Editor’s Note: Rep. Justin Amash is a Republican from Michigan. He is chairman of the House Liberty Caucus and a founding member of the House Freedom Caucus. The opinions expressed in this commentary are his.
Justin Amash: John Boehner didn't fall for being insufficiently conservative; he didn't run the House correctly
Amash says promoting Kevin McCarthy to speaker is not a solution
Speaker John Boehner’s announced resignation from Congress marks the inevitable fall of a speakership marred by internal Republican friction, raw partisanship and loss of influence for our great institution. And the next speaker will suffer the same fate unless he or she approaches the job entirely differently.
It’s not that Speaker Boehner isn’t conservative enough; it’s that he fundamentally misunderstands the role of speaker of the House of Representatives. The speaker’s first priority must be to defend the institution on behalf of all Americans. While the speaker may have a role in policy debates, that role cannot trump his obligation to uphold House process.
By not keeping these priorities, Speaker Boehner has failed both as a policy leader and as an institutional leader.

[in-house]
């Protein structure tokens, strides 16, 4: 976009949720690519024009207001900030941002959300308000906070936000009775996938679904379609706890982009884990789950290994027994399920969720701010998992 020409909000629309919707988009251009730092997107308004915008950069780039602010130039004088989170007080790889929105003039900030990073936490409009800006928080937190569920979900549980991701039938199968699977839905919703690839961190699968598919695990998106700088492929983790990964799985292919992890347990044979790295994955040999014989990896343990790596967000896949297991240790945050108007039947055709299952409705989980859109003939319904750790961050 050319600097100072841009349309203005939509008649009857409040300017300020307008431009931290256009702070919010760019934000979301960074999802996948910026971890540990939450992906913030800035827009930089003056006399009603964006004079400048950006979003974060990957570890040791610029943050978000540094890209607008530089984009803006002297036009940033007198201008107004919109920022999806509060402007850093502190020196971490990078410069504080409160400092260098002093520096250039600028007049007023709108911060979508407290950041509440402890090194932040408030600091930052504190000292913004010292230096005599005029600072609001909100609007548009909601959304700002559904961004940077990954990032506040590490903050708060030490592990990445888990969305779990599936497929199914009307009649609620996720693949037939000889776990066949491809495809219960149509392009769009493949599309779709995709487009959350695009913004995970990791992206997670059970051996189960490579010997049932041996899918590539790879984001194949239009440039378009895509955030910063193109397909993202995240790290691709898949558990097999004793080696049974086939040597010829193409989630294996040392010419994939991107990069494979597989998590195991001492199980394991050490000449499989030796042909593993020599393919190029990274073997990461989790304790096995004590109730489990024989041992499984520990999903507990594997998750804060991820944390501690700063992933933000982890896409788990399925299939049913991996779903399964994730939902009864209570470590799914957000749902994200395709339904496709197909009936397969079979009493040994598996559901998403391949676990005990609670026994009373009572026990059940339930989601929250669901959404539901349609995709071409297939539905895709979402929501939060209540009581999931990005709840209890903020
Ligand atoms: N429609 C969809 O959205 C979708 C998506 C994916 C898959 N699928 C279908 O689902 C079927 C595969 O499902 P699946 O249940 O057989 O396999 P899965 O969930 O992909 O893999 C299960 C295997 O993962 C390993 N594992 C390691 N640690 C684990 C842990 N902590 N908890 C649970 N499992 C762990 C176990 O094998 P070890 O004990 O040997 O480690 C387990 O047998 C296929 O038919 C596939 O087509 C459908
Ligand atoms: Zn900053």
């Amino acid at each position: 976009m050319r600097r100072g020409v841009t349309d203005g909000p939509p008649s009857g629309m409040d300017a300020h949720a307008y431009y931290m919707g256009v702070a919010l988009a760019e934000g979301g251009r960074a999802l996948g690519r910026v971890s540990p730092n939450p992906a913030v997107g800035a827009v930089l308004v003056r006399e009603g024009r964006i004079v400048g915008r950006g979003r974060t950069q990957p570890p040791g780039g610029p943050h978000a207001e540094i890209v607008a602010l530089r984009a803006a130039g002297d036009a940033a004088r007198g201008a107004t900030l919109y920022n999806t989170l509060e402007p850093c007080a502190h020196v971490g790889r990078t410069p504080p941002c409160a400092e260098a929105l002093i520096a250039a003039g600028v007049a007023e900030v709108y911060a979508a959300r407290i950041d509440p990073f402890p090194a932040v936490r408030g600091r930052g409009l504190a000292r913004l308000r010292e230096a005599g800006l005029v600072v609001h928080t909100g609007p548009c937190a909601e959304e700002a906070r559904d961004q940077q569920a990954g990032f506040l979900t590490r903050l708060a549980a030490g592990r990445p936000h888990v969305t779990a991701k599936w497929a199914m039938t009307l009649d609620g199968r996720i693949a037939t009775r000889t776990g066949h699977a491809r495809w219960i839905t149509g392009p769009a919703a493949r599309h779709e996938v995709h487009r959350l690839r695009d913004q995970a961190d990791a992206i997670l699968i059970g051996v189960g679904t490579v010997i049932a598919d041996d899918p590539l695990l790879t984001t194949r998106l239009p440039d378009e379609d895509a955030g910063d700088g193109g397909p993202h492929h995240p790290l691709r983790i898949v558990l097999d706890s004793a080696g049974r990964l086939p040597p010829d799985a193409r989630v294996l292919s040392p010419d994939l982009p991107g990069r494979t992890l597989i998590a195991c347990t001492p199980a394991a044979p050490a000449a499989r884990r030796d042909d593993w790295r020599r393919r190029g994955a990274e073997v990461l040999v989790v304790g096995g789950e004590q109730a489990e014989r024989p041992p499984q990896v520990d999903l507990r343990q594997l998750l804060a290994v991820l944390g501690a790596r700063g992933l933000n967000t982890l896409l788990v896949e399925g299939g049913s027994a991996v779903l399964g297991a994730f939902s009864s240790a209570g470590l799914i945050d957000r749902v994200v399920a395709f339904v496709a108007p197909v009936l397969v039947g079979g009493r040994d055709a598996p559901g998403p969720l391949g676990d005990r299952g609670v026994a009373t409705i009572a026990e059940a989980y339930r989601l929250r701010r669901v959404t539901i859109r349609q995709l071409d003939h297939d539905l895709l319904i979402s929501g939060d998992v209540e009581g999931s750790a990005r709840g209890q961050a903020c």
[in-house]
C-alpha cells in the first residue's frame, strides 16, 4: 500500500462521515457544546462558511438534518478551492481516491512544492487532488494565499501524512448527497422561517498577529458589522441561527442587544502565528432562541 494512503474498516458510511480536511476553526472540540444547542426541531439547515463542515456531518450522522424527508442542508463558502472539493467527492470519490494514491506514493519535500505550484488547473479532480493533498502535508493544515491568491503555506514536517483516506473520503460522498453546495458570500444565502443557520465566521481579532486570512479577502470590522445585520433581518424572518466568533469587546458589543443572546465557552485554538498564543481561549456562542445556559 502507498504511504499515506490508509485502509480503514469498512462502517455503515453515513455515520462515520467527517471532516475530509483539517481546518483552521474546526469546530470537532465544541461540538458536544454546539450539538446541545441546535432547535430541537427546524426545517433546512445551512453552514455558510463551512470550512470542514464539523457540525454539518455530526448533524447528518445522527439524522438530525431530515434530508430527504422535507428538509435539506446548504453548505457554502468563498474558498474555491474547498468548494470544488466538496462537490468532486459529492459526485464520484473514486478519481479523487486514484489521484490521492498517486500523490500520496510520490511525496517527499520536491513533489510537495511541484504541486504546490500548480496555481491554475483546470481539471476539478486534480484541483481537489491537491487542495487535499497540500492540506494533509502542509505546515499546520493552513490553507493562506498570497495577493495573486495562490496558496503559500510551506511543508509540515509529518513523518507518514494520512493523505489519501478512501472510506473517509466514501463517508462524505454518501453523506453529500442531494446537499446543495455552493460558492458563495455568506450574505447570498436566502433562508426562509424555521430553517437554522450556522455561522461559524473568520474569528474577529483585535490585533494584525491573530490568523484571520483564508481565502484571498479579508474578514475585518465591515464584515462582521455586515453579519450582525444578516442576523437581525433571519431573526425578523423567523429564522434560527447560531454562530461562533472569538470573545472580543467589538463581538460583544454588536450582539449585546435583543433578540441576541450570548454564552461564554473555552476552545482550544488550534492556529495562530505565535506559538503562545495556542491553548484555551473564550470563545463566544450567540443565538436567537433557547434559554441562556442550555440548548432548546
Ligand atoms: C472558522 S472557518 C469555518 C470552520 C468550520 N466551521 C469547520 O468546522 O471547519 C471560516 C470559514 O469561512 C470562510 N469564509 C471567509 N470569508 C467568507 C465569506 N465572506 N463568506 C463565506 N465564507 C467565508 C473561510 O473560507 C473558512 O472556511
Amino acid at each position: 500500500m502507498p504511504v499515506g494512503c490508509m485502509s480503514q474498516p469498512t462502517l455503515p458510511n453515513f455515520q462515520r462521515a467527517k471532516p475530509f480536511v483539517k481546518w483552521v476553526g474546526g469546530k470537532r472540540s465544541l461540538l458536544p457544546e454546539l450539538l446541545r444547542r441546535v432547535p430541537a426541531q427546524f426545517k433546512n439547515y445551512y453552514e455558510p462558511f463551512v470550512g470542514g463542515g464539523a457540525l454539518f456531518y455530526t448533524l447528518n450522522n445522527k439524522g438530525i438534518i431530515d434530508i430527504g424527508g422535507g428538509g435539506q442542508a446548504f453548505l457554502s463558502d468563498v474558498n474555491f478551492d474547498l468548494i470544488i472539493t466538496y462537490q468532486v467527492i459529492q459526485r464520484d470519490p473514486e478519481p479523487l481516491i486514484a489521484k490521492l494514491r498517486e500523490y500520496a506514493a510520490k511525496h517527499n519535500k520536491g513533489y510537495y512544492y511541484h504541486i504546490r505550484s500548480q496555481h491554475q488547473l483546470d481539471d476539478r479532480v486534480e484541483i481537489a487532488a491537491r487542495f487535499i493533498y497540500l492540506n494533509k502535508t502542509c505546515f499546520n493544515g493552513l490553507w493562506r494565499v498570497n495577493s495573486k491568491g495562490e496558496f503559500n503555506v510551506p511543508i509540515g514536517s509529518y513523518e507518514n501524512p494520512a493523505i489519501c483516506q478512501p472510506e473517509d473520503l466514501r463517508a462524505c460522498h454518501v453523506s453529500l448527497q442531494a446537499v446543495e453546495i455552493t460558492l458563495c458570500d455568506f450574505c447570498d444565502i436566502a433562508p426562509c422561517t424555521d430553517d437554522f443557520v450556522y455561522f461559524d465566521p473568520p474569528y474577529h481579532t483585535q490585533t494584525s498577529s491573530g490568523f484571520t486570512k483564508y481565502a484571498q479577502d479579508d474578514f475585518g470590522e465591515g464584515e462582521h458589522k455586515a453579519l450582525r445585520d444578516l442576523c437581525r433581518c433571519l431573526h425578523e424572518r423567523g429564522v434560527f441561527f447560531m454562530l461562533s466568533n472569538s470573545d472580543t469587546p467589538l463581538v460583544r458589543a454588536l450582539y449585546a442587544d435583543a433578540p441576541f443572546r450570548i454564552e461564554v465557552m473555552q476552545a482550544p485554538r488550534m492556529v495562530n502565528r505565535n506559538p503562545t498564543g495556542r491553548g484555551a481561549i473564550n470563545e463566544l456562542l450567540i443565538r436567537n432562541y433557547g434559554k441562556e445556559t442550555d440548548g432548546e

Speaker Boehner and other Republican leaders have repeatedly favored a “govern by crisis” approach that abandons the regular order of the House. Despite having months to act before legislative deadlines, leaders routinely wait until the last moment to plot a course of action, publicly concede in advance major negotiating points, insist that Republicans have no alternatives, refuse to allow amendments and then criticize colleagues for not voting to avert the crisis leadership caused.
This approach produces constant frustration among representatives in both parties and promotes the partisan finger-pointing that angers Americans at home. Instead of making bipartisan compromises to address long-term issues, Congress constructs desperate, last-minute political deals to obtain the requisite votes simply to clear the immediate impasse.
In place of genuine reforms, Republican leaders inundate the public with meaningless show votes. These bills and amendments are often poorly drafted and not intended to become law, but rather to give representatives talking points to bash the other side in the media and in our districts.
In this system, leaders make little effort to persuade congressional colleagues – or the public – on the merits of particular legislation. Significant outcomes are predetermined by a few leaders and their close allies, often with the backing of special interests that help write the bills. House rules, adopted by the entire body on the first day of each Congress, are regularly waived to bypass procedural hurdles. Votes for passage of legislation are corralled through fear and intimidation.
Republicans who vote against the wishes of leadership are punished – leaders bury our bills in committee and urge PACs not to fund our campaigns. Leadership surrogates verbally attack Republican colleagues and, in some